miles between crashes graph_intersection with diagram

Travel Lane Edge – 61,000 Miles Between Crashes (Highest Risk)

Bike Lane – 75,000 Miles

Sidewalk – 122,000 Miles (Lowest Risk)

… and asked:

Why would the risk be lowest for bicyclists riding on sidewalks?

All crashes occurred at intersections and driveways with no sort of “protection” for the bicyclist. Don’t experienced bicyclists avoid using sidewalks — and sometimes even bike lanes — because riding in the street is supposed to help them avoid such conflicts?

Stay with me while I show you where the data led me as I pondered this question.

There are two key possibilities why these risks are lower: (1) Motorists might be more likely to yield to bike lane and sidewalk cyclists for some reason, and (2) Bike lane and sidewalk cyclists might be better able to avoid a motorist-caused crash.

It’s often argued and assumed that striping a bicycle lane leads motorists to look for and yield to cyclists. But the sidewalk cyclists had lower risk for these motorist-caused crashes than even the bike lane users, though sidewalks are neither designated nor designed for use by cyclists.

When we split up the crashes further, we see that only the risk of drive-outs is higher for bike-lane and sidewalk cyclists.  Right-hook and left-cross crashes are less likely:

Right Hook & Left Cross

miles between crashes graph_right hook and left cross

Travel Lane Edge – 73,000 Miles (Highest Risk)

Bike Lane – 100,000 Miles

Sidewalk – 300,000 Miles (Lowest Risk)

Sidewalk cyclists have the highest risk of drive-out crashes:


miles between crashes graph_drive out

Travel Lane Edge – 367,000 Miles (Lowest Risk)

Bike Lane – 292,000 Miles

Sidewalk – 245,000 Miles (Highest Risk)

Would motorists be more likely to yield to bike lane and sidewalk cyclists during overtaking right turns and opposing left turns, but not during drive-outs? I think that this is not more likely.

People Make Mistakes

News Flash: Humans make mistakes, whether they’re walking, bicycling, or driving motor vehicles.

We expect slower automobile and motorcycle drivers to be better able to react more quickly than faster ones to avoid conflicts caused by other motorists.

Why would we assume differently for bicyclists? [1]

Recall the average speeds we found for cyclists using the three positions. A slower cyclist needs less perception and reaction time and less braking distance:

Bicyclist PositionBicyclist Average (Mean) SpeedBicyclist 85th Percentile SpeedStopping Distance at 85th Percentile Speed
Travel Lane14.5 MPH18.4 MPH104 Feet
Bike Lane11.8 MPH15.7 MPH83 Feet
Sidewalk9.3 MPH12.4 MPH60 Feet

Facing an impending motorist-caused crash, the bike-lane user riding at the 85th-percentile speed would need an additional 23 feet of stopping distance compared to the sidewalk rider — about the width of the typical two-lane street. The difference is about the same between the travel lane and the bike lane. The total difference between travel lane and sidewalk is about the width of four traffic lanes, or 44 feet.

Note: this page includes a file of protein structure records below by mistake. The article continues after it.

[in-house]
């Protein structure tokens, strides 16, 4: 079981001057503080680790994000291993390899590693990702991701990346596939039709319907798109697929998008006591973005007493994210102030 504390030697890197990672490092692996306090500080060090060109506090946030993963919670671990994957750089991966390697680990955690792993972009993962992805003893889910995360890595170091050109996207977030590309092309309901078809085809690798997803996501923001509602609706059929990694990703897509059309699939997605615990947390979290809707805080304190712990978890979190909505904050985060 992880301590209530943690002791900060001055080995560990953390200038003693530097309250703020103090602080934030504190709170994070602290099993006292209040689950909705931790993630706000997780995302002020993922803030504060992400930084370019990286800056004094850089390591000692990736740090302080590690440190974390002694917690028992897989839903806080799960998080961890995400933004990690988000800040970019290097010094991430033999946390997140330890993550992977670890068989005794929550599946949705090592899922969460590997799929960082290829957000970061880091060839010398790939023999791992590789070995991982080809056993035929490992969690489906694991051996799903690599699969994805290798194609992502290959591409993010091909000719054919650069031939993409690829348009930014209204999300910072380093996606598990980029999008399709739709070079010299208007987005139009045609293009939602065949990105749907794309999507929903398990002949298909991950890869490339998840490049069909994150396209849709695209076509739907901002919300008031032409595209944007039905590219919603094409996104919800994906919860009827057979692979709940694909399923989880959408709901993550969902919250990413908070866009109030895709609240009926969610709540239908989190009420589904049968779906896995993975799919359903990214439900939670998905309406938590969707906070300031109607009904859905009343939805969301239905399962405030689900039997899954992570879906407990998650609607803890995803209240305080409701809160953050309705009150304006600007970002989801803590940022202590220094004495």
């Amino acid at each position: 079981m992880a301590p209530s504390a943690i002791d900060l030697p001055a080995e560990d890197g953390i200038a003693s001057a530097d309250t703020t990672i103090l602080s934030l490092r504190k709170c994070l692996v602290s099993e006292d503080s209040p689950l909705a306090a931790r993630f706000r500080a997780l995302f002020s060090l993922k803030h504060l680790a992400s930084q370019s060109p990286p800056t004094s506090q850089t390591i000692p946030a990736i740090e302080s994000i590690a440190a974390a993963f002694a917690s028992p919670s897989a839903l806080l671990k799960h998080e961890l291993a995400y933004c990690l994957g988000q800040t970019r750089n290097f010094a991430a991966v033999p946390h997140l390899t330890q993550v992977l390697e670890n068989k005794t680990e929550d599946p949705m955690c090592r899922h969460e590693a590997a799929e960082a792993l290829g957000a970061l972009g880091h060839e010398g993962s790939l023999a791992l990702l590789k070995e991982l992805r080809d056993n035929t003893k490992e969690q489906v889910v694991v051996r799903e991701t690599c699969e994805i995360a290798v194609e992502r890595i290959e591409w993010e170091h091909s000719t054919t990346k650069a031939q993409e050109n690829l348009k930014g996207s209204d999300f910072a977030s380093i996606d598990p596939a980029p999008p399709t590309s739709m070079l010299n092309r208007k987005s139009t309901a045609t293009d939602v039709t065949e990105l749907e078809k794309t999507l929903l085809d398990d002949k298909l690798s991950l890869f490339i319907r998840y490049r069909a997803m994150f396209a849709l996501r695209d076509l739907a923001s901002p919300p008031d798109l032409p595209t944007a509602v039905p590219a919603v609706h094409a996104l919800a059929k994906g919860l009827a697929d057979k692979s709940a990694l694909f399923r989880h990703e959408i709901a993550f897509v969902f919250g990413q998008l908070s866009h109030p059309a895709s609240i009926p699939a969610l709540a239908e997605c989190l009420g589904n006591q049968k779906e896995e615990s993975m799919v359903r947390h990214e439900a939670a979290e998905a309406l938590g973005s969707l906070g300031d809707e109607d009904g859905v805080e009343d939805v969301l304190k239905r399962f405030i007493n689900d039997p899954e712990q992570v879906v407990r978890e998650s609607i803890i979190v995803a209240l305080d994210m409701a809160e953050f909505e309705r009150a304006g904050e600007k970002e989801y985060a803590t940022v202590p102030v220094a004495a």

85th Percentile Bicyclist Speed and Stopping Distance

85th percentile stopping distance

With right-hook and left-cross crashes, the motorist is coming from the bicyclist’s left, so the farther right the bicyclist is, the longer it takes for the motorist to reach the bicyclist’s path. This means that the bike lane or sidewalk bicyclist gets more reaction time. With drive-out crashes, the travel lane cyclist gets the most reaction time.

Rather than bikes lanes or sidewalks improving the safety of bicyclists, bicyclists are improving the safety of bike lanes or sidewalks by riding slower.

The Takeaway

If you’re going to ride on the sidewalk, bike lane or edge of the travel lane, you must ride slower.

I can’t tell you how slow is slow enough. But if you’re having more close calls with turning and crossing vehicles than you’d like, you need to either slow down, or use lane control. [2]

Based on the data, each additional mile per hour of bicyclist’s speed increases the risk of a motorist-caused crash about 9 percent.

With lane control, you give yourself much more reaction time for drive-out crashes, you eliminate the right hook crash, and you get more options for avoiding the left cross.

lane control allows faster speed

To put it in the simplest of terms: The faster you go, the more important it is for you to control your travel lane.

Sidepaths and Motorist-Caused Crash Risks

We performed the same type of analysis for five sidepaths which have been in place for over ten years. I was curious as to whether they would have better safety performance than a regular sidewalk. They did — about 68 percent better, on average — but it varied widely. Looking closer, I found that three of the paths had few intersections and commercial driveways — 4.6 per mile — while the other two had 11.6 per mile. Low-conflict paths had 64 percent lower motorist-caused crash rates compared to the other two paths; 51 percent lower than for ordinary sidewalks.